Enterprise Architecture is merely one discipline that attempts to govern and use IT effectively. Others include configuration management, strategy mapping, business process analysis... there are several. But the different disciplines don’t exist independently of each other – there are overlaps. Given that this is the case, there’s a natural impetus to consider sharing information between the repositories of information that each of these disciplines uses.
’ve yet to encounter an architecture modeling tool that doesn’t offer some kind of capability to import data from, and export data to, other systems. Even open source, community-supported tools such as Archi specifically discuss import/export in their documentation. However, nothing in life comes without some kind of investment, and so the question becomes one of what is the investment involved in setting up such a transfer of data to or from an architecture model, and why do it?
In this paper I’ll reference my experiences with such integrations, and examine what factors determine whether doing so is a useful investment, or a pointless exercise. We’ll start out by examining what benefits you can gain by architecture modeling and from this we can consider how the value of an architectural model is enhanced by integrating with some other information repository that covers an overlapping area.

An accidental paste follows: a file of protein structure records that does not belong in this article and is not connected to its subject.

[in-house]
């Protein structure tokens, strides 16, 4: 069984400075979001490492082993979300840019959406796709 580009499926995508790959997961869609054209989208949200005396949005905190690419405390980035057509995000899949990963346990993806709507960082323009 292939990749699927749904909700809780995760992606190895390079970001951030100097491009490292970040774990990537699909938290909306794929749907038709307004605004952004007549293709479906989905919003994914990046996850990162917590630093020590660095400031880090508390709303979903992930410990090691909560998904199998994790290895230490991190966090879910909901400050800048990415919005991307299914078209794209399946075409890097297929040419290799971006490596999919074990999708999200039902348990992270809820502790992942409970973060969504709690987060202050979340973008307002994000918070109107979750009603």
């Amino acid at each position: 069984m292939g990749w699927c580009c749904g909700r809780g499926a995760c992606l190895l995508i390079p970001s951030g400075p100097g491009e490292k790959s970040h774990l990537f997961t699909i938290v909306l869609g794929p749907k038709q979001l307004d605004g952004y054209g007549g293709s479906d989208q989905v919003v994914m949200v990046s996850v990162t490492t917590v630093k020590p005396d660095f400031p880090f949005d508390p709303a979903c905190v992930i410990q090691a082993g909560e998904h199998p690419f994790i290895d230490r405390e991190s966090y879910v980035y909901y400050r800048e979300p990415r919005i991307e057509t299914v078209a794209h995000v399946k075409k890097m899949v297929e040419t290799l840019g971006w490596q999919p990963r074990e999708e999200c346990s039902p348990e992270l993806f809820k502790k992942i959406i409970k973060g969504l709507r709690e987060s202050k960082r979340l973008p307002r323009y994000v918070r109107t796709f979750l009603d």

Following this, I’ll examine the costs that exist in such an integration and the questions that have to be considered in such a situation. This covers not just the obvious costs such as time to create and schedule data extractions, data transforms and data loads, but also the less obvious, indirect costs that result from integrating information from multiple repositories.
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